In Brief

When people learn words from another person, they store in memory the speaker's voice features, which they later use to recall the words, according to research appearing in APA's Journal of Experimental Psychology: Learning, Memory and Cognition (Vol. 31, No. 1).

In the study, psychologist Winston Goh, PhD, of the National University of Singapore, explored whether people encode in memory both the learned word and the speaker's voice from the specific instance they heard it, if simple familiarity with a speaking voice helps recollection or if both tactics played a part.

To find out, Goh had 88 native English-speaking students from Indiana University and the National University of Singapore listen to five male voices speak a list of 90 monosyllabic words.

Participants then completed math questions for three minutes to distract them from short-term recollection of the words. Afterward, Goh gave participants a test in which participants heard the same 90 words as before, plus 90 new words, and had to determine which were repeats. Participants heard three types of voices speak the words. "Same" voices were the same people speaking the same words as in the first trial. "Different" voices were the same people speaking different words than they did before. "New" voices were those participants had never heard.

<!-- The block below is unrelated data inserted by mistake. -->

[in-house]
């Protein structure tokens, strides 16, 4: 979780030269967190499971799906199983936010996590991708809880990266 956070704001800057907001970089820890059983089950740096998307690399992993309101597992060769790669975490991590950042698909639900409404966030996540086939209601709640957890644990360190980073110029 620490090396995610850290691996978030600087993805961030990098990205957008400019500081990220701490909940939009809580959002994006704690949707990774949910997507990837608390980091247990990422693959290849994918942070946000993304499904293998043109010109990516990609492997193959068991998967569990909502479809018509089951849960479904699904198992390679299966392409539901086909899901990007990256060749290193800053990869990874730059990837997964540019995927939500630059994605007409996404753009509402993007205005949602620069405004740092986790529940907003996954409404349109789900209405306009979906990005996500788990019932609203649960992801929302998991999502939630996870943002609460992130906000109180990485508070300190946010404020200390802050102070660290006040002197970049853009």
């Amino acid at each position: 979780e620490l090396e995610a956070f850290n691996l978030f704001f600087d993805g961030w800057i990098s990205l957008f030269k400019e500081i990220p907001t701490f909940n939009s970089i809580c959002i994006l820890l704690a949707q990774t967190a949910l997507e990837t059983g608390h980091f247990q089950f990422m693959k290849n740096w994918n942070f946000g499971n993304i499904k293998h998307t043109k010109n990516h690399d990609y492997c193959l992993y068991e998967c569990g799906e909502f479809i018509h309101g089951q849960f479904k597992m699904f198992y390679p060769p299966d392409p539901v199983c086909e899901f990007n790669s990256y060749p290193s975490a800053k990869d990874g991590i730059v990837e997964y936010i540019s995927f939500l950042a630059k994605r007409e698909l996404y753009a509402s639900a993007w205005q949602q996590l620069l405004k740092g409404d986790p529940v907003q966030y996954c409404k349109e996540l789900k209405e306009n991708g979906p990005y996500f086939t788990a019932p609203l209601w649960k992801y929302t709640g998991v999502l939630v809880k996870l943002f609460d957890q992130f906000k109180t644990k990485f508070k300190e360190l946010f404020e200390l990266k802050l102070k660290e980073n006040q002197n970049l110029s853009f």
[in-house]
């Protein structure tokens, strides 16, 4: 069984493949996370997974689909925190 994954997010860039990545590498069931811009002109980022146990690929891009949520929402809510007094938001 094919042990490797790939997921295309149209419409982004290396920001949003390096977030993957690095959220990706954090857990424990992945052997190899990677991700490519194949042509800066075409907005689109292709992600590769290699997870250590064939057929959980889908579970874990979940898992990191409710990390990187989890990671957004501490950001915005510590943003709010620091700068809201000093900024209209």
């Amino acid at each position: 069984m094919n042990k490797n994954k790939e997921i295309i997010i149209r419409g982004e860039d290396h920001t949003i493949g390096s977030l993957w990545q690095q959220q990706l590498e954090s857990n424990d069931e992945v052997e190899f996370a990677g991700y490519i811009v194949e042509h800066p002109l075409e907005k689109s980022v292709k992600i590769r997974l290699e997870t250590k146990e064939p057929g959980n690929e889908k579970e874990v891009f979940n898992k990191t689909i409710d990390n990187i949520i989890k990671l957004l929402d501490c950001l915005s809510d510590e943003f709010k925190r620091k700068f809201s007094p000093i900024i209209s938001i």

Goh found participants better identified previously heard words from same voices than from new voices. In addition, participants also tended to think that they recognized words spoken by previously heard voices more than those by new ones. Even though some previously heard voices spoke different words in the test condition than they did initially, they seemed familiar to participants, Goh explains.

The results support the idea that voice familiarity plays a part in recalling words. They also indicate people may excel at learning a language when hearing it from many different voices rather than a single, consistent voice, Goh says, because they would better understand different accents and inflections.

"Generalizing words to new instances is much easier when you have many rich examples of what you're trying to learn," Goh says.